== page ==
Sunday (yesterday) morning
I set my alarm for 5:30. This wasn’t so much for the run but to get Marina fed before waking up the rest of the complex with her hillbilly battle cry. She got to eat on time and take advantage of Mommy snuggles while I tried some Starbucks hot chocolate.
Swiss Miss is better, in case anyone was wondering.
Eventually I got out of my place about 9:30. I was fine with that since my weather app said it was going to be 28 and overcast, so I took the first part of my morning to get my kitchen cleaned. Then I got on my face creams with SPF, got changed and went out.
That’s Tip #4 – wear moisturizer and especially SPF in cold weather. SPF is important no matter what time of year to prevent sun damage, skin cancer and premature aging. Moisturizer under it – basically two moisturizers – can keep the dryness and cold winter air from chapping lips and noses. I love CeraVe Moisturizing Cream for how thick and non-comedogenic it is, a perfect mix between hydrating and protective. You can find this at any drugstore or big box store.
The last time I ran outside was Nov. 10th, and I went into yesterday’s run expecting it to be difficult. I started running and to my surprise, I actually felt really good. I felt strong and wasn’t cold like I thought I would be, since it was only around 30 degrees and I chose not to wear my puffer vest.
Speaking of puffer vest, that’s going to lead into Tip #5: head, ears, chest and hands. The general rule is that when you’re running in cold weather, you’re going to want to keep the areas furthest from your heart the most warm. Beanie caps or thick winter hats can help keep your head warm and comfortable on a run. Ears can get frostbitten in cold temperatures, and if you’re like me there’s something about cold air blowing in there that causes ear aches and migraines, so it’s best to wear an earband.
Depending on where you’re running – if the sun is out and there’s no shady/overcast areas – you might not need it, but a puffer vest can make all the difference on a cold windy day to keep your chest warm without feeling stifling. Body temperatures jump up about 20 degrees while running, so if you’re running outside in 25 degrees it could feel like it’s 45. A coat or full jacket might feel like too many layers, but the puffer vest will keep warm without feeling bulky and uncomfortable.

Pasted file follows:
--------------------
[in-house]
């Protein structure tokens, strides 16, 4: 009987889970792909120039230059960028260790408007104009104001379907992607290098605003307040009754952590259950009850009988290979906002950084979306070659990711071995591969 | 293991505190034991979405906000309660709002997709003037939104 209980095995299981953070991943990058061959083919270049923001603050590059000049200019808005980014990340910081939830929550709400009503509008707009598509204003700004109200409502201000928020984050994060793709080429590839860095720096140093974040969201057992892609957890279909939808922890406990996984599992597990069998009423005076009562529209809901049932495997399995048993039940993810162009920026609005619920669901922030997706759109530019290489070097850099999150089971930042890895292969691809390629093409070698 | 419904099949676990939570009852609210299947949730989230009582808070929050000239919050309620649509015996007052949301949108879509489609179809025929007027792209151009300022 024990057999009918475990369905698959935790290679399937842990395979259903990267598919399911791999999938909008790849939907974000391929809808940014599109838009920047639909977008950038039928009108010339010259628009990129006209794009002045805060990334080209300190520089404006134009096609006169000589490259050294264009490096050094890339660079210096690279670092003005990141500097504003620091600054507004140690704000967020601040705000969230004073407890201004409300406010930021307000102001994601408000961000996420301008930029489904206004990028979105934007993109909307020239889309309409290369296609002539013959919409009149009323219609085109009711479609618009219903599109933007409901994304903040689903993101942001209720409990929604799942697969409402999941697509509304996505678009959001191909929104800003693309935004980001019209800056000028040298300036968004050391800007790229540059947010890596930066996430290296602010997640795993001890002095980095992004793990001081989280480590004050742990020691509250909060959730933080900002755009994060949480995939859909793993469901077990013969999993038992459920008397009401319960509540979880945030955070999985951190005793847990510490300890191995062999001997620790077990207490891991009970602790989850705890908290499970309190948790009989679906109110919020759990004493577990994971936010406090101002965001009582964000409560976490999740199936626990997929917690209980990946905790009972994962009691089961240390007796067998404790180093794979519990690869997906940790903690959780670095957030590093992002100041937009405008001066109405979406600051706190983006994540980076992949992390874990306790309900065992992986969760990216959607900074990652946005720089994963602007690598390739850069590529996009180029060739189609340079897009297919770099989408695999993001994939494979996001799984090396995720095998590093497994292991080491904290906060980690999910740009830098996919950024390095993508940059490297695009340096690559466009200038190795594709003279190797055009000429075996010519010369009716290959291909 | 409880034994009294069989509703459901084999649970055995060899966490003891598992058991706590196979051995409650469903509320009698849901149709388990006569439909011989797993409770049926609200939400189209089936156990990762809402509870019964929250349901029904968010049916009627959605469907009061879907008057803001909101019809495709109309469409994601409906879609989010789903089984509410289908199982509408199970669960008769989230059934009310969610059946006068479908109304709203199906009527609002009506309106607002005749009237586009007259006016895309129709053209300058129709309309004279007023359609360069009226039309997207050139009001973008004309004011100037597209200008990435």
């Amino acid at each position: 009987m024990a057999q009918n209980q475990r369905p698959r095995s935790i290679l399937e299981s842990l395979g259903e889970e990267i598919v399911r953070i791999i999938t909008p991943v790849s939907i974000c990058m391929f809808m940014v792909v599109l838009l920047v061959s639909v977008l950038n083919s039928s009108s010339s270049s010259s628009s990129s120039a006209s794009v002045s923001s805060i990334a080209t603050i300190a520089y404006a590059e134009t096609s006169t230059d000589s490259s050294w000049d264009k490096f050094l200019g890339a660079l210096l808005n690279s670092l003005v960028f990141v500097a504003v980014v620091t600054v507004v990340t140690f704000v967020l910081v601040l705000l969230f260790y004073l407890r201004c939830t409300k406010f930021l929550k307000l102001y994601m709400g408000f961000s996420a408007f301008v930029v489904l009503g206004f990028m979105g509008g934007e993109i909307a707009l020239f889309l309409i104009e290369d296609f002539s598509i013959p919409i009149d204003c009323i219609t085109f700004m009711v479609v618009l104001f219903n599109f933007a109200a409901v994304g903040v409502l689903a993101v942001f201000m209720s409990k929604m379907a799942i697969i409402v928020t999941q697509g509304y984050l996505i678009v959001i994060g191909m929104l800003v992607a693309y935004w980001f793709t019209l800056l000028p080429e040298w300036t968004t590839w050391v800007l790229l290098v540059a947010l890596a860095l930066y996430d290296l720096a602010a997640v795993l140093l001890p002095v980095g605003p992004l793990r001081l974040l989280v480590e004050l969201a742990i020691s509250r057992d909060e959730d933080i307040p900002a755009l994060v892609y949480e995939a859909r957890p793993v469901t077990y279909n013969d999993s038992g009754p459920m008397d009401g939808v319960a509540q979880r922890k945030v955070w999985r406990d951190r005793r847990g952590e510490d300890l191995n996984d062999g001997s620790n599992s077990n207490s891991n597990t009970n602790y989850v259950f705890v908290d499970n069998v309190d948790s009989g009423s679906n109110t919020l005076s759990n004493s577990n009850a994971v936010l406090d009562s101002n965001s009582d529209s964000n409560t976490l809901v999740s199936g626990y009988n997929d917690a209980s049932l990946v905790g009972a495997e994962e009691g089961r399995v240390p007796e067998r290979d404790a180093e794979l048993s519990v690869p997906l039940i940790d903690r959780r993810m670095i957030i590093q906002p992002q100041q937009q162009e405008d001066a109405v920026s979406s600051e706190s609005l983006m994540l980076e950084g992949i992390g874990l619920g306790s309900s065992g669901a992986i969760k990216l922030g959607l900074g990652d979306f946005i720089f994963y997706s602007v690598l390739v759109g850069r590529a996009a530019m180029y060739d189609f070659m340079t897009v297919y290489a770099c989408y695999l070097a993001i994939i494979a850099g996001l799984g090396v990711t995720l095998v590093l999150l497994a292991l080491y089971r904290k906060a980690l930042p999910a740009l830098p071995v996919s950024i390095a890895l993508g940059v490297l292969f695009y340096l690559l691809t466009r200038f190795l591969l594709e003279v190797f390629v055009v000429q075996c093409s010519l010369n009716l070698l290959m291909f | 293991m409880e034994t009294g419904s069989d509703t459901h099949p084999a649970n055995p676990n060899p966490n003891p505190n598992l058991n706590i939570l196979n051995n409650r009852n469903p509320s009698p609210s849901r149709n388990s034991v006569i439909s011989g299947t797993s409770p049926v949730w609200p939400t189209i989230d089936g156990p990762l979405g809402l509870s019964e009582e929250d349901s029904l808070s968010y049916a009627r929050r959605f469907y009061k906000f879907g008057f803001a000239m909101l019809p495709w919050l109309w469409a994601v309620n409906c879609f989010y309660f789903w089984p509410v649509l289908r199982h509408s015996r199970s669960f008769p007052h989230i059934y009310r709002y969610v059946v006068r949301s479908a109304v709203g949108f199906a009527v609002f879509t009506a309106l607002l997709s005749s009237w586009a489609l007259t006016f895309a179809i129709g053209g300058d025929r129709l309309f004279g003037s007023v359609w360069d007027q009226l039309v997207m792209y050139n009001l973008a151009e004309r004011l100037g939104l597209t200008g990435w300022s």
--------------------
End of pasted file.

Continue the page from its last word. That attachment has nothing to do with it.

Gloves are important for the obvious reasons – preventing frostbite and windburn.
Now I’m going back to yesterday after the run. I didn’t complete eight miles, instead stopping at four so I could get inside, get brunch and get a warm shower. Even though I made myself stop, the runner’s high had swung in and I didn’t feel like it. I felt joyful and bliss while running, which I didn’t even feel back in November, and that was an otherwise good run. I felt like I could go on forever.
My mojo was back and as I was running, I remembered why I started. Running is a love, and it’s my love. It’s my reminder to myself that all is right in the world even when it doesn’t seem right. I was glowing and grinning that morning.
Seven hours later I was having a time sitting down and wondered if 5:30 p.m. was too early to go to bed. Sam confirmed that it is indeed too early and we watched some Netflix instead.
I originally planned on this post offering five tips, but then I realized there’s a bonus tip that I didn’t learn until I was running and feeling the perfectly chilly wind kiss my face. That Bonus Tip is: don’t forget to have fun while you’re doing it.
The upcoming winter months can be a pretty serious (and honestly kinda dreary) time for runners, from first-timers sticking to their new year’s resolutions or seasoned runners beginning a new cycle of full or half training. But first and foremost, running has to be fun and spark joy within you. So bundle up and don’t forget to smile, even if nobody else can see it under your gaiter.
Yours in cool running,